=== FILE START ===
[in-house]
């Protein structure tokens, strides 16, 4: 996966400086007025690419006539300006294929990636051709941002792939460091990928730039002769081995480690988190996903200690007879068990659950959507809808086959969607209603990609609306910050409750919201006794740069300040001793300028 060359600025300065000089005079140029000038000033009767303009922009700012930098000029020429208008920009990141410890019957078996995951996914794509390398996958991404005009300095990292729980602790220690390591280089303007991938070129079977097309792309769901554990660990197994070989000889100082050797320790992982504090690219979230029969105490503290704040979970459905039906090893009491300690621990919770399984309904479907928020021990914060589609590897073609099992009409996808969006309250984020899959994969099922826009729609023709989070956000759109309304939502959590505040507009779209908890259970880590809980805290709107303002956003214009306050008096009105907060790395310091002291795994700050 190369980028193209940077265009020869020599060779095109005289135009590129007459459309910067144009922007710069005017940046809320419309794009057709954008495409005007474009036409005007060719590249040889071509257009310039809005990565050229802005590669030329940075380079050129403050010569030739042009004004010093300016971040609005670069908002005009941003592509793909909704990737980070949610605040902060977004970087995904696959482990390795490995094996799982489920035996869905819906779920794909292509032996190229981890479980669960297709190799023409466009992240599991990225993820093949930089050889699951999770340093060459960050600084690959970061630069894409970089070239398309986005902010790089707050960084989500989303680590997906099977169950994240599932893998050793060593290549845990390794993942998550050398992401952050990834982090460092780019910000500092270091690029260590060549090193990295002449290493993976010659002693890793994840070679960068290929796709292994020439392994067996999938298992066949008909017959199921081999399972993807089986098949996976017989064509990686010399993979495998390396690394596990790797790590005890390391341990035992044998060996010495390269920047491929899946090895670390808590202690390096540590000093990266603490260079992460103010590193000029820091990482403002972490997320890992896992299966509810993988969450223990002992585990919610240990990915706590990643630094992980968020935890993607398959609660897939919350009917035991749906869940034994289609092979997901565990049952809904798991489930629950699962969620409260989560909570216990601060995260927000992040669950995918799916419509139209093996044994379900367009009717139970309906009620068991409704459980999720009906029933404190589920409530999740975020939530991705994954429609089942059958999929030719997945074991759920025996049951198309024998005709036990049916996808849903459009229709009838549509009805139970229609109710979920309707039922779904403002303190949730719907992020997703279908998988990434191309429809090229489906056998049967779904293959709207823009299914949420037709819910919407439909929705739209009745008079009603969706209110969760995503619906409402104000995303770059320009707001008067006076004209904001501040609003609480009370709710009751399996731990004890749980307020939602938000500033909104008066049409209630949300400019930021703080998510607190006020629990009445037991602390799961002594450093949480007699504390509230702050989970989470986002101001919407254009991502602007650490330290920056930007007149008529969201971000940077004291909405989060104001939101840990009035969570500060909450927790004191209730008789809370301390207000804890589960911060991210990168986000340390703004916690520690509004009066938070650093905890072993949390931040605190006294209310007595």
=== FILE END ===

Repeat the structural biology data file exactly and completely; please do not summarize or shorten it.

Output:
[in-house]
């Protein structure tokens, strides 16, 4: 996966400086007025690419006539300006294929990636051709941002792939460091990928730039002769081995480690988190996903200690007879068990659950959507809808086959969607209603990609609306910050409750919201006794740069300040001793300028 060359600025300065000089005079140029000038000033009767303009922009700012930098000029020429208008920009990141410890019957078996995951996914794509390398996958991404005009300095990292729980602790220690390591280089303007991938070129079977097309792309769901554990660990197994070989000889100082050797320790992982504090690219979230029969105490503290704040979970459905039906090893009491300690621990919770399984309904479907928020021990914060589609590897073609099992009409996808969006309250984020899959994969099922826009729609023709989070956000759109309304939502959590505040507009779209908890259970880590809980805290709107303002956003214009306050008096009105907060790395310091002291795994700050 190369980028193209940077265009020869020599060779095109005289135009590129007459459309910067144009922007710069005017940046809320419309794009057709954008495409005007474009036409005007060719590249040889071509257009310039809005990565050229802005590669030329940075380079050129403050010569030739042009004004010093300016971040609005670069908002005009941003592509793909909704990737980070949610605040902060977004970087995904696959482990390795490995094996799982489920035996869905819906779920794909292509032996190229981890479980669960297709190799023409466009992240599991990225993820093949930089050889699951999770340093060459960050600084690959970061630069894409970089070239398309986005902010790089707050960084989500989303680590997906099977169950994240599932893998050793060593290549845990390794993942998550050398992401952050990834982090460092780019910000500092270091690029260590060549090193990295002449290493993976010659002693890793994840070679960068290929796709292994020439392994067996999938298992066949008909017959199921081999399972993807089986098949996976017989064509990686010399993979495998390396690394596990790797790590005890390391341990035992044998060996010495390269920047491929899946090895670390808590202690390096540590000093990266603490260079992460103010590193000029820091990482403002972490997320890992896992299966509810993988969450223990002992585990919610240990990915706590990643630094992980968020935890993607398959609660897939919350009917035991749906869940034994289609092979997901565990049952809904798991489930629950699962969620409260989560909570216990601060995260927000992040669950995918799916419509139209093996044994379900367009009717139970309906009620068991409704459980999720009906029933404190589920409530999740975020939530991705994954429609089942059958999929030719997945074991759920025996049951198309024998005709036990049916996808849903459009229709009838549509009805139970229609109710979920309707039922779904403002303190949730719907992020997703279908998988990434191309429809090229489906056998049967779904293959709207823009299914949420037709819910919407439909929705739209009745008079009603969706209110969760995503619906409402104000995303770059320009707001008067006076004209904001501040609003609480009370709710009751399996731990004890749980307020939602938000500033909104008066049409209630949300400019930021703080998510607190006020629990009445037991602390799961002594450093949480007699504390509230702050989970989470986002101001919407254009991502602007650490330290920056930007007149008529969201971000940077004291909405989060104001939101840990009035969570500060909450927790004191209730008789809370301390207000804890589960911060991210990168986000340390703004916690520690509004009066938070650093905890072993949390931040605190006294209310007595």